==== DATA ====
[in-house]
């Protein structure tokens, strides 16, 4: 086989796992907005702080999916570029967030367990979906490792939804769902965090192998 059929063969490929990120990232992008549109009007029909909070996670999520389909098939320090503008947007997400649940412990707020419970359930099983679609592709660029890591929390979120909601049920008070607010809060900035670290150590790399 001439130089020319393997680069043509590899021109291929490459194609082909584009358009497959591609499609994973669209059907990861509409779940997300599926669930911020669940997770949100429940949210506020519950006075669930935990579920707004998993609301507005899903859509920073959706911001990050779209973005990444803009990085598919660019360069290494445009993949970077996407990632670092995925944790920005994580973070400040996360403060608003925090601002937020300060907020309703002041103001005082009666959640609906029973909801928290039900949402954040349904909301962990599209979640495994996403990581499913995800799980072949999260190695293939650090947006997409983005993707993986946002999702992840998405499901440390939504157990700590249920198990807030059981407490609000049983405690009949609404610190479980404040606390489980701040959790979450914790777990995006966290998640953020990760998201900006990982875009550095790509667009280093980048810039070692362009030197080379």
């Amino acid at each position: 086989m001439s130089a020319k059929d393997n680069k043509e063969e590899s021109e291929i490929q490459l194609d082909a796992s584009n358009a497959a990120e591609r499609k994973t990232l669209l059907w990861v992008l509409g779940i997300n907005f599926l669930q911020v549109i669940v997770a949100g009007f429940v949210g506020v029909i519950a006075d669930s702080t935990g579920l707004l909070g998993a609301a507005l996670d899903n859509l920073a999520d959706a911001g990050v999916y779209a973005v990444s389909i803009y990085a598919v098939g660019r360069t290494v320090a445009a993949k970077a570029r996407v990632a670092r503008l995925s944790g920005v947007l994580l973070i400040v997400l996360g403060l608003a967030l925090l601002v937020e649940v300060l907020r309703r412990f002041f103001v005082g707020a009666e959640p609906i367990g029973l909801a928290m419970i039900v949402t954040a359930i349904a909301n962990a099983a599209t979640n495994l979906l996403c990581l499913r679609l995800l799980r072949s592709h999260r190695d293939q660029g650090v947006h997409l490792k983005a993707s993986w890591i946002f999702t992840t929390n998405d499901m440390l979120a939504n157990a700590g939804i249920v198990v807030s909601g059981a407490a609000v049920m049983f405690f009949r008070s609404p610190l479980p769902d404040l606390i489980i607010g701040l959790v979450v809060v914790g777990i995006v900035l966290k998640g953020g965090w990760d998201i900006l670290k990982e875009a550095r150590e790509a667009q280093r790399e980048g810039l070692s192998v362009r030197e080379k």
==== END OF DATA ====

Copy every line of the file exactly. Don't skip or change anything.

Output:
[in-house]
């Protein structure tokens, strides 16, 4: 086989796992907005702080999916570029967030367990979906490792939804769902965090192998 059929063969490929990120990232992008549109009007029909909070996670999520389909098939320090503008947007997400649940412990707020419970359930099983679609592709660029890591929390979120909601049920008070607010809060900035670290150590790399 001439130089020319393997680069043509590899021109291929490459194609082909584009358009497959591609499609994973669209059907990861509409779940997300599926669930911020669940997770949100429940949210506020519950006075669930935990579920707004998993609301507005899903859509920073959706911001990050779209973005990444803009990085598919660019360069290494445009993949970077996407990632670092995925944790920005994580973070400040996360403060608003925090601002937020300060907020309703002041103001005082009666959640609906029973909801928290039900949402954040349904909301962990599209979640495994996403990581499913995800799980072949999260190695293939650090947006997409983005993707993986946002999702992840998405499901440390939504157990700590249920198990807030059981407490609000049983405690009949609404610190479980404040606390489980701040959790979450914790777990995006966290998640953020990760998201900006990982875009550095790509667009280093980048810039070692362009030197080379």
């Amino acid at each position: 086989m001439s130089a020319k059929d393997n680069k043509e063969e590899s021109e291929i490929q490459l194609d082909a796992s584009n358009a497959a990120e591609r499609k994973t990232l669209l059907w990861v992008l509409g779940i997300n907005f599926l669930q911020v549109i669940v997770a949100g009007f429940v949210g506020v029909i519950a006075d669930s702080t935990g579920l707004l909070g998993a609301a507005l996670d899903n859509l920073a999520d959706a911001g990050v999916y779209a973005v990444s389909i803009y990085a598919v098939g660019r360069t290494v320090a445009a993949k970077a570029r996407v990632a670092r503008l995925s944790g920005v947007l994580l973070i400040v997400l996360g403060l608003a967030l925090l601002v937020e649940v300060l907020r309703r412990f002041f103001v005082g707020a009666e959640p609906i367990g029973l909801a928290m419970i039900v949402t954040a359930i349904a909301n962990a099983a599209t979640n495994l979906l996403c990581l499913r679609l995800l799980r072949s592709h999260r190695d293939q660029g650090v947006h997409l490792k983005a993707s993986w890591i946002f999702t992840t929390n998405d499901m440390l979120a939504n157990a700590g939804i249920v198990v807030s909601g059981a407490a609000v049920m049983f405690f009949r008070s609404p610190l479980p769902d404040l606390i489980i607010g701040l959790v979450v809060v914790g777990i995006v900035l966290k998640g953020g965090w990760d998201i900006l670290k990982e875009a550095r150590e790509a667009q280093r790399e980048g810039l070692s192998v362009r030197e080379k």